#### 3.2.4 Document Similarity Calculation

Introduction to BM25. BM25 [22] is a classic information retrieval algorithm which is widely used by many mature search engines, such as Lucene and Elasticsearch. BM25 is proposed based on probabilistic retrieval model and used to evaluate the similarity between queries and documents with the relevance scores, which are obtained through calculation by measuring the matching degree of the words between queries and documents. We generated a series of candidate documents for queries by ranking the relevance scores. BM25 scores are calculated through Equation (2):

$Score(Q, d) = ∑inIDF(qi) × fi × (k+1)fi + k × (1-b+b×dlavgdl)$
(2)

where Q stands for the query to be retrieved, the words of query Q are {q1, q2, …}, n represents the number of words in query Q, d is a document that search engine returned, fi(qi, d) represents the frequency of word qi in d, dl is the length of d, and avgdl is the average length of all documents. The function of parameters k and b is to adjust the effect of document length on the similarity between queries and documents, and k = 2 and b = 0.75. IDF(qi) stands for the inverse document frequency of qi, calculated through Equation (3):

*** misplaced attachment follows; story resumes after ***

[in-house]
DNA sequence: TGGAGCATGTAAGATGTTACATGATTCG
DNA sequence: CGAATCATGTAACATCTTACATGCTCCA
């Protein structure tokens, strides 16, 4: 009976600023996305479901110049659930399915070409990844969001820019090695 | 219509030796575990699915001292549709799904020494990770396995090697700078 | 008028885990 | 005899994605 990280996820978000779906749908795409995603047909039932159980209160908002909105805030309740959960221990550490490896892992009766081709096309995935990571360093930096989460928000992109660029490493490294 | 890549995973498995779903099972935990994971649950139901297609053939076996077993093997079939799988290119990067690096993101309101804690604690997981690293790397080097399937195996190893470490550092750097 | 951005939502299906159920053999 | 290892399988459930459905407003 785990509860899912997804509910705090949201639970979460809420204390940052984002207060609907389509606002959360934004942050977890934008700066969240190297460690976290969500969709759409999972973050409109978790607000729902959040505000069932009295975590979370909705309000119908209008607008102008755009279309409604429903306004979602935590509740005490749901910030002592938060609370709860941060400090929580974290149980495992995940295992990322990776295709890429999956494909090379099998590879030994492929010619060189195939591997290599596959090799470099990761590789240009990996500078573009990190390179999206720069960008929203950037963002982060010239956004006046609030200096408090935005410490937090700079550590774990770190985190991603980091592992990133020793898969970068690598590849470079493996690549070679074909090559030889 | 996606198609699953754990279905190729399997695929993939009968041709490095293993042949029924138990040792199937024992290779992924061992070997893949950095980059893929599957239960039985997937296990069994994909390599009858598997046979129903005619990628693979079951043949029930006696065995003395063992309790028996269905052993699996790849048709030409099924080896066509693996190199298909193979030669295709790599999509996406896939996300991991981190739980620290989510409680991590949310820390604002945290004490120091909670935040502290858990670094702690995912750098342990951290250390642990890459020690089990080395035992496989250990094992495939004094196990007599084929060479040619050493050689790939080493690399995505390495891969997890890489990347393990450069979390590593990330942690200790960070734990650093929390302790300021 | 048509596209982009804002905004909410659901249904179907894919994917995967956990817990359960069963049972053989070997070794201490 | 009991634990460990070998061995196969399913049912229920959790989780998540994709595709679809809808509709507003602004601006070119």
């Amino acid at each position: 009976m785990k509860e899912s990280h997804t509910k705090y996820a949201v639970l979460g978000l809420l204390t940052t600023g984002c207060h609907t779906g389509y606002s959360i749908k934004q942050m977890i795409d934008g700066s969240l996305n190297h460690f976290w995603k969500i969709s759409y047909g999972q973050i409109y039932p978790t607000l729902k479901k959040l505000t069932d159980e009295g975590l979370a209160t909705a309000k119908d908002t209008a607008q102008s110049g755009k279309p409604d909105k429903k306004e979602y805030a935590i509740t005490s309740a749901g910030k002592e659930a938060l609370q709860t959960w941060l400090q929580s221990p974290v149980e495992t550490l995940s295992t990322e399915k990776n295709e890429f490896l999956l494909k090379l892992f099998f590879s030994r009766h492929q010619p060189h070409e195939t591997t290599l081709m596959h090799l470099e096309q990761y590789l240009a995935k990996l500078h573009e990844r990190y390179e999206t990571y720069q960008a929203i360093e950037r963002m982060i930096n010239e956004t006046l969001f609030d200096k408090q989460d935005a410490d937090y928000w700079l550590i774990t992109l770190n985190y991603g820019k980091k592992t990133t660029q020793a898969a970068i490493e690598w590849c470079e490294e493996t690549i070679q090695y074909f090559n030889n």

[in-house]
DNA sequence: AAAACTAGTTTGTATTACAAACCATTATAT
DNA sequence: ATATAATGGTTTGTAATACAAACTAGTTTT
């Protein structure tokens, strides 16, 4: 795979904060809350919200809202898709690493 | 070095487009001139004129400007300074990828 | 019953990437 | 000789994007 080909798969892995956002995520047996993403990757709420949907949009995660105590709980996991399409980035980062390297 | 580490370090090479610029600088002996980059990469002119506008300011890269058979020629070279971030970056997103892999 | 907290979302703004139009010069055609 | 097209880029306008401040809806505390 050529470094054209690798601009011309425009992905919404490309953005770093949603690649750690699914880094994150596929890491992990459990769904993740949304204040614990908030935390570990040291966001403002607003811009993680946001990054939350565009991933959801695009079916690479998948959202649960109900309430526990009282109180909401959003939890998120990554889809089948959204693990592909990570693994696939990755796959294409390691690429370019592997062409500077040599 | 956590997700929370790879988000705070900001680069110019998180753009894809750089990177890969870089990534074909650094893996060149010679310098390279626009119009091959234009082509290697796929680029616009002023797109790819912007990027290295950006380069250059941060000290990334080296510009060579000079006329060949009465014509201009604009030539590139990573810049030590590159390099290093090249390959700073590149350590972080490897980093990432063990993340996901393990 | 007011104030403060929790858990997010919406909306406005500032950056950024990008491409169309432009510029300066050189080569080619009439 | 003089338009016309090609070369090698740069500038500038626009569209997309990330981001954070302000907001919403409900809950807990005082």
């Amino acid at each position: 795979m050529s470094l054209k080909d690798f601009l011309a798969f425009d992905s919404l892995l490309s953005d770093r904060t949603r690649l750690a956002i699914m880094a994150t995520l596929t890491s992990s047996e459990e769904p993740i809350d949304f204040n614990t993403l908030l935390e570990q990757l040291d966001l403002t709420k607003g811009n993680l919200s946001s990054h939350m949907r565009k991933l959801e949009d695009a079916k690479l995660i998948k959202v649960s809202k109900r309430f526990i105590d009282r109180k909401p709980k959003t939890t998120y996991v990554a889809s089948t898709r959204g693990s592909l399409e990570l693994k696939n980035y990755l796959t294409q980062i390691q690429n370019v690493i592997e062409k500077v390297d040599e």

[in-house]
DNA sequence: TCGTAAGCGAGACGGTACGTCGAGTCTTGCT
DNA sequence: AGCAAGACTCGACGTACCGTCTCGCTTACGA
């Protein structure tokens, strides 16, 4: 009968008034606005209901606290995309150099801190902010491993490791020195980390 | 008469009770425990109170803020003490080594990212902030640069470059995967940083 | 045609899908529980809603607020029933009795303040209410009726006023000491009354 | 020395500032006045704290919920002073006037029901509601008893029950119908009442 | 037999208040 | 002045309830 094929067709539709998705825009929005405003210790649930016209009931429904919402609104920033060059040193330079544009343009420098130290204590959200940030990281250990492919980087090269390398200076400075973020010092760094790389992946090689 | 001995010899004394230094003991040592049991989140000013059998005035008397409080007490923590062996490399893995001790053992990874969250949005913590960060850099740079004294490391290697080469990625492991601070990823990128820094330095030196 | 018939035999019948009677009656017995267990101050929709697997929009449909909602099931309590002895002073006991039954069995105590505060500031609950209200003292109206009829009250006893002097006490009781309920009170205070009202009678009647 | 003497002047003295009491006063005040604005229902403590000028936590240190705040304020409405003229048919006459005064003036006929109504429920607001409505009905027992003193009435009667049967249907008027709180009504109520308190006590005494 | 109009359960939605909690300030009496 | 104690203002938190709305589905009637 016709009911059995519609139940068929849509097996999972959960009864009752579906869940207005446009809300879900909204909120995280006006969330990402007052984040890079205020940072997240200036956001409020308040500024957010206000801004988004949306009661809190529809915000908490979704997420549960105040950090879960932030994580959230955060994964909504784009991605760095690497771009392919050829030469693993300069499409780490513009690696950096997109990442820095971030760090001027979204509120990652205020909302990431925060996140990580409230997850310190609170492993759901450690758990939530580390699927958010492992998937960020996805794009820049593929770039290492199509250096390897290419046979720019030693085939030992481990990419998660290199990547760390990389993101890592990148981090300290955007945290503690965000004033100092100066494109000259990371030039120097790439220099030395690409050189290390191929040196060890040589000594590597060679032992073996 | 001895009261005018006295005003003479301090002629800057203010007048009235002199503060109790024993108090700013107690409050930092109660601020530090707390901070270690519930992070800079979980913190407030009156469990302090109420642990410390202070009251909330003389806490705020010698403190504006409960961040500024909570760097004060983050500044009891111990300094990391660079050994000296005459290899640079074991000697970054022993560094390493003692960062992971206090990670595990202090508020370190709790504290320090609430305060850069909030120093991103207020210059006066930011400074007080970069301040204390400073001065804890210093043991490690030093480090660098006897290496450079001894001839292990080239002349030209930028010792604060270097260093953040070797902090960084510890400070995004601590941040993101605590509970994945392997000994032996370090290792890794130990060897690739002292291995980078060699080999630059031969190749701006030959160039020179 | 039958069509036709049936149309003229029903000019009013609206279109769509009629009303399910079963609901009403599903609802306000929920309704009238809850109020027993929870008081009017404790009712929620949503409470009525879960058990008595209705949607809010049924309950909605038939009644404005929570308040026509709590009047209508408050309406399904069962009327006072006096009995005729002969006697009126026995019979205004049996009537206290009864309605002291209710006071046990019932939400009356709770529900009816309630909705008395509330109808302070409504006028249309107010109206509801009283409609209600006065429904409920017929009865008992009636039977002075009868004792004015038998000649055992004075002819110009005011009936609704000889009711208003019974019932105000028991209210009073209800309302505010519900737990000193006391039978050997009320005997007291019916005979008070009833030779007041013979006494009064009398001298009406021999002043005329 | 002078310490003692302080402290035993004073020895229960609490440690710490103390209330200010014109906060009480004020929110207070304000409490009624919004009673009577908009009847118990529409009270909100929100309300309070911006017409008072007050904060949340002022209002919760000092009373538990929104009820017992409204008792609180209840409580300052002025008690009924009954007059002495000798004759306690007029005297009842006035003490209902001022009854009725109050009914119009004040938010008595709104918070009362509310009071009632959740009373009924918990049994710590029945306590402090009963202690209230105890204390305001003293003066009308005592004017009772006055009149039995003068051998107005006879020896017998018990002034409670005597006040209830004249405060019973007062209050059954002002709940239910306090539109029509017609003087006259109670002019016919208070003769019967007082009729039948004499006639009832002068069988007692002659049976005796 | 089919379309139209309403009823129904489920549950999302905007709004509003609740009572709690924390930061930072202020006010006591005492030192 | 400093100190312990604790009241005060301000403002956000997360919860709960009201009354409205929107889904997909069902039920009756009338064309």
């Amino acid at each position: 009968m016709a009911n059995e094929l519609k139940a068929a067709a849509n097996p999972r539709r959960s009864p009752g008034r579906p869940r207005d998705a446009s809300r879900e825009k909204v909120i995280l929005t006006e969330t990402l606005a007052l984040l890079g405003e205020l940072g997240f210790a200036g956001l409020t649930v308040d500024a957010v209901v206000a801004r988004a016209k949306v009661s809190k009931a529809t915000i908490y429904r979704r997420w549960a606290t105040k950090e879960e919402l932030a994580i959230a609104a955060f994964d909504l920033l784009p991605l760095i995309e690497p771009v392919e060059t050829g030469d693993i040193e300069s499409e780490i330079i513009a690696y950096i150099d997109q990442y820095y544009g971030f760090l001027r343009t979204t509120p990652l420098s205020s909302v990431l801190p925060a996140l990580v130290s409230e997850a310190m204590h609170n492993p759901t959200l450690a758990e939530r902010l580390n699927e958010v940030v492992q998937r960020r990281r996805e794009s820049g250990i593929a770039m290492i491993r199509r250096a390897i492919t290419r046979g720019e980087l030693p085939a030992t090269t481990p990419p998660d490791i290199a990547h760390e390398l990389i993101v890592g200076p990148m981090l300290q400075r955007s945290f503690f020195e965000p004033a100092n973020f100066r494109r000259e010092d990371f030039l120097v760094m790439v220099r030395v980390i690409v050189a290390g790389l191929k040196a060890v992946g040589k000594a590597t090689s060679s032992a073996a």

$IDF(qi) = logN-n(qi)+0.5n(qi)+0.5$
(3)

where N is the number of documents in AOL query logs and n(qi) is the number of documents containing the retrieval word qi.

Improved BM25 Algorithm. BM25 is an efficient and stable algorithm in information retrieval. Following [6], we used BM25 to compute the relevance scores between queries and documents, and then we generated the candidate documents for all queries after ranking the relevance scores. Although many open source tools of natural language processing have provided interface of BM25, its calculation time does not meet the requirements for large-scale data. As shown in Table 2, AOL query logs have millions of queries and documents, and the magnitude of the calculation of the relevance scores is at the level of billions. In order to solve the problem of too long calculation time, we proposed an improved BM25 algorithm using matrix to improve the efficiency of computation. The improved BM25 algorithm accelerate the original algorithm by at least 6 times, where the relevance scores are calculated through Equation (4):